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"Why should I switch to Blucher? Or should I?" Topic


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1,885 hits since 26 Jan 2018
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Private Matter26 Jan 2018 8:49 a.m. PST

My old club seems to be going all in for Blucher. I'm not sure I want to trail along but there seems to be a fair amount of positive comments about the rules floating about so I'm on the fence. I have a ton of 6mm Napoleonics to paint and base (just over 6,000)but I was thinking of going with General d'Armee. While I have read those rules, I have never actually played them. I have played Black Powder and Age of Eagles and have enjoyed both. So my questions are:

1. What is different between General d"Armee and Blucher?
2. What is special about Blucher that makes it unique?
3. How easy is it to pick up for experienced gamers? for newbies?
4. What is your favorite aspect of Blucher?
5. What is your least favorite aspect of Blucher?

Thanks in advance for your input. Also, I have enough to chose from at the moment so please don't cloud the issue by throwing other rules into the mix.

Cheers

marshalGreg26 Jan 2018 9:30 a.m. PST

Answer # 1
There is little comparison
Blucher has the brigade as the tactical element and plays much MORE like a board game BUT with out the board or hex as the measurement element (as in board games). It is completely focused to the Grand Tactics and will be a faster game play.
Grand Armee has the battalion, CAV REGIMENT AND BATTERY AS THE TACTICAL ELEMENT and is basically Gen d Brig but with added command and control mechanics to place more to Grand Tactical play. I twill not play as fast as Blucher and will have to have a much larger playing table.

mg

Personal logo miniMo Supporting Member of TMP26 Jan 2018 9:44 a.m. PST

Because everytime you say the game's name, the horses will whinny!
YouTube link

GatorDave Supporting Member of TMP26 Jan 2018 10:21 a.m. PST

1. I think Marshal Greg covered the significant difference in the unit level the rules portrays (battalions vs brigades).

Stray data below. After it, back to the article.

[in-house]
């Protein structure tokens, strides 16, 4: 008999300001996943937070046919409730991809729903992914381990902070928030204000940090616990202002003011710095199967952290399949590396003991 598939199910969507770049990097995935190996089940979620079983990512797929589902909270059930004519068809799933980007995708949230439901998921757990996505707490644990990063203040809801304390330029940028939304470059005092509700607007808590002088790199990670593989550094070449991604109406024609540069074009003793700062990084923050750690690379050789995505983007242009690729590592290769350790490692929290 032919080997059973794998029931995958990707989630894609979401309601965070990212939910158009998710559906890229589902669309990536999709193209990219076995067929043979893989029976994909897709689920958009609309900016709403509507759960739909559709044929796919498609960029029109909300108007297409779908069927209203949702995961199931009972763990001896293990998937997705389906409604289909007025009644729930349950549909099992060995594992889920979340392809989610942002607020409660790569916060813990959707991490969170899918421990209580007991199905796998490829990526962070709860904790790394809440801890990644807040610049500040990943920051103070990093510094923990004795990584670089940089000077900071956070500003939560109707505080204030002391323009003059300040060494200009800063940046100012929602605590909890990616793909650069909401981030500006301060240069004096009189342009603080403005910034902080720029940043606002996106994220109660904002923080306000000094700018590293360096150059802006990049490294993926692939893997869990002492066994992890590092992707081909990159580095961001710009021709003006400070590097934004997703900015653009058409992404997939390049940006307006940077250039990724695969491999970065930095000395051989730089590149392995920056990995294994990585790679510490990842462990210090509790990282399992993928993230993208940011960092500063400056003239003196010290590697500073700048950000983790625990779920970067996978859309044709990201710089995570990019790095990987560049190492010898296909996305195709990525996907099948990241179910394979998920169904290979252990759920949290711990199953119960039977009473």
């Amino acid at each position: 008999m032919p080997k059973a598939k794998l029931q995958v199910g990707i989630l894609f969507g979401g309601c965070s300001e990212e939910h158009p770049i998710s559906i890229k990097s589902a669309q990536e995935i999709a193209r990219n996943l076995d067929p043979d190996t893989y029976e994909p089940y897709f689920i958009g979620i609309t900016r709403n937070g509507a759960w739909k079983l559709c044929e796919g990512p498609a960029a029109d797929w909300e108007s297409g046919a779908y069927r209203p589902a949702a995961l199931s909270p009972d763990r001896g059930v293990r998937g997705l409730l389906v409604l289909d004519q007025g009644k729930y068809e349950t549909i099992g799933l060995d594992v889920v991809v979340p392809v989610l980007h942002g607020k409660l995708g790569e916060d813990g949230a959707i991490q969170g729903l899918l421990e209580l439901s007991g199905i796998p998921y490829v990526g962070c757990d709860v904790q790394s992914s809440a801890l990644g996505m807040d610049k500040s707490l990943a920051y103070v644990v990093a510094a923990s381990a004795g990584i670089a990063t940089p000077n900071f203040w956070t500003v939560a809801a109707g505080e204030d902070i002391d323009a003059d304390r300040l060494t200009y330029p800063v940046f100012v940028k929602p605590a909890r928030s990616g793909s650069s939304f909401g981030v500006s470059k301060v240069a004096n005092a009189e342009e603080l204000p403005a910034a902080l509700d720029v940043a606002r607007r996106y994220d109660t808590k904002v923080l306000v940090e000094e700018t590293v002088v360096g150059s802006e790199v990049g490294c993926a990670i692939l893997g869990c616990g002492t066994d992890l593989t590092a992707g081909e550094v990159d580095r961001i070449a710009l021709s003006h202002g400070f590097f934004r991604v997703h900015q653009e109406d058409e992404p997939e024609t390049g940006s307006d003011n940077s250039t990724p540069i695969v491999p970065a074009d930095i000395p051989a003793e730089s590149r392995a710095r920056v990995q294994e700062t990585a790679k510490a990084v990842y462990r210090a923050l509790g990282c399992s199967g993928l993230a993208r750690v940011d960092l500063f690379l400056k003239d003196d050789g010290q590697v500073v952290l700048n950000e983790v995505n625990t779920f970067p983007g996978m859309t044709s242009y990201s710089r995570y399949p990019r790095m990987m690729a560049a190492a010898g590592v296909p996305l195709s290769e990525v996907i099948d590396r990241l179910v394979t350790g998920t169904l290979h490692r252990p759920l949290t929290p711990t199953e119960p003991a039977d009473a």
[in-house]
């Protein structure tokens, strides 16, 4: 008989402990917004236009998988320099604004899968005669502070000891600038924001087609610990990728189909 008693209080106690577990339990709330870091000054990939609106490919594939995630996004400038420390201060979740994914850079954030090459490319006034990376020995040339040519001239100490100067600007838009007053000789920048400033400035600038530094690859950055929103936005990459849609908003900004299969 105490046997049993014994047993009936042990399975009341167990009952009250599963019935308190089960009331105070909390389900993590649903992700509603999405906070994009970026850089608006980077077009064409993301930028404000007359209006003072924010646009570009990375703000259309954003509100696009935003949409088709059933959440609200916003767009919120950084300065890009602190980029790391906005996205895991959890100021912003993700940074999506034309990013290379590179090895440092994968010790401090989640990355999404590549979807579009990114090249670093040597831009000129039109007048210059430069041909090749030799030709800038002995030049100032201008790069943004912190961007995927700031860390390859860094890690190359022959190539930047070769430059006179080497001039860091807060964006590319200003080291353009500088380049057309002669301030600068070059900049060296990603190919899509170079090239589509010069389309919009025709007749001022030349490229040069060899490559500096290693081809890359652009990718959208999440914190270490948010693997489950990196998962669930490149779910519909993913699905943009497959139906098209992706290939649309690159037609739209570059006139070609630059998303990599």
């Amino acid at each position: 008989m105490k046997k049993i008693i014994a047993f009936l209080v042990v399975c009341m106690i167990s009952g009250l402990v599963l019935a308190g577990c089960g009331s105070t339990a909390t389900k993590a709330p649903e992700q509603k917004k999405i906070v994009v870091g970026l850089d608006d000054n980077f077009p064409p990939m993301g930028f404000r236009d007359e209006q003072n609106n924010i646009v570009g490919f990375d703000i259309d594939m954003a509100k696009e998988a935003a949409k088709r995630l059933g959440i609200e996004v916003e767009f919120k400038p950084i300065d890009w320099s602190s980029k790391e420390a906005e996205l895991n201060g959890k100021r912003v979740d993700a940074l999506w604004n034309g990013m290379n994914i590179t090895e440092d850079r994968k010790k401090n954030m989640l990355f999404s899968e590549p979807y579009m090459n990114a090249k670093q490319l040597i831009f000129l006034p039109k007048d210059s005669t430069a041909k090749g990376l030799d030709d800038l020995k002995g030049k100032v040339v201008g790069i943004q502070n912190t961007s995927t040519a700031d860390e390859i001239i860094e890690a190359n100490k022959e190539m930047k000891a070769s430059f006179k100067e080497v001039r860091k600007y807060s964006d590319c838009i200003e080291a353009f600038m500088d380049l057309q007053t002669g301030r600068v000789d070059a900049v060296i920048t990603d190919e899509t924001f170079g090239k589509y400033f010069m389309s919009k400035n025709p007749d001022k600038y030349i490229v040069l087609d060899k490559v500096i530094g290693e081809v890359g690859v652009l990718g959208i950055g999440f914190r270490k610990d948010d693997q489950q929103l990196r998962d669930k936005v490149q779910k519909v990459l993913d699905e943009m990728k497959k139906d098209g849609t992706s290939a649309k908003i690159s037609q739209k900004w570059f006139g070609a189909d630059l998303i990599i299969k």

2. Command points (dice) that cause uncertainty in how many units are able to move in a turn.
3. Easy to pick up and fast to play.
4. I like Grand Tactical play so this works for me. Gives you the ability to fight entire battles.
5. No real issues for me.

Dexter Ward26 Jan 2018 10:24 a.m. PST

1. General d'Armee has battalions as the units. You can probably have a max of 2 divisions a side. Blucher has brigades as units. You can play even the largest Napoleonic battles
2. Very streamlined play mechanics. Ability to use cards if you don't want to use figures. Very nice 'momentum' mechanic.
3. Easy for both
4. It cuts out detail that doesn't matter at the army level
5. Combat at this level is attritional. There's no column, line and square, it is all about reserves. That's not really the fault of Blucher, it is just how things are at this level

Footslogger26 Jan 2018 10:25 a.m. PST

4. What is your favorite aspect of Blucher?
5. What is your least favorite aspect of Blucher?

4) It gets me into fighting big battles rather than fielding about a division a side

5) You lose the sense of units being in a particular formation

Private Matter26 Jan 2018 11:38 a.m. PST

Interesting comments. thanks. One question about Blucher though: Do you need the cards to play? or are they just a nicety?

GatorDave Supporting Member of TMP26 Jan 2018 11:48 a.m. PST

You do not need them to play.

daler240D Supporting Member of TMP Inactive Member26 Jan 2018 11:50 a.m. PST

No the cards are in place of figures if you don't have any. Essentially they are figureless bases. It's just s feature to help people get started if they don't have armies

daler240D Supporting Member of TMP Inactive Member26 Jan 2018 11:51 a.m. PST

My favorite aspect of the game is the momentum mechanic.

Personal logo Extra Crispy Sponsoring Member of TMP26 Jan 2018 12:26 p.m. PST

Paint your 6mm and base them as you like. Then mount them on sabots for Blucher. Play both.

ernieR26 Jan 2018 4:50 p.m. PST

"You lose the sense of units being in a particular formation"

Napoleon and Wellington didn't worry about what formation a particular unit was in . in Blucher neither do you .

Blucher trades the fun of putting your units in square or line for the fun of fighting an entire battle on a table smaller than 20'x20' . Waterloo will almost fit on a 6'x4' table .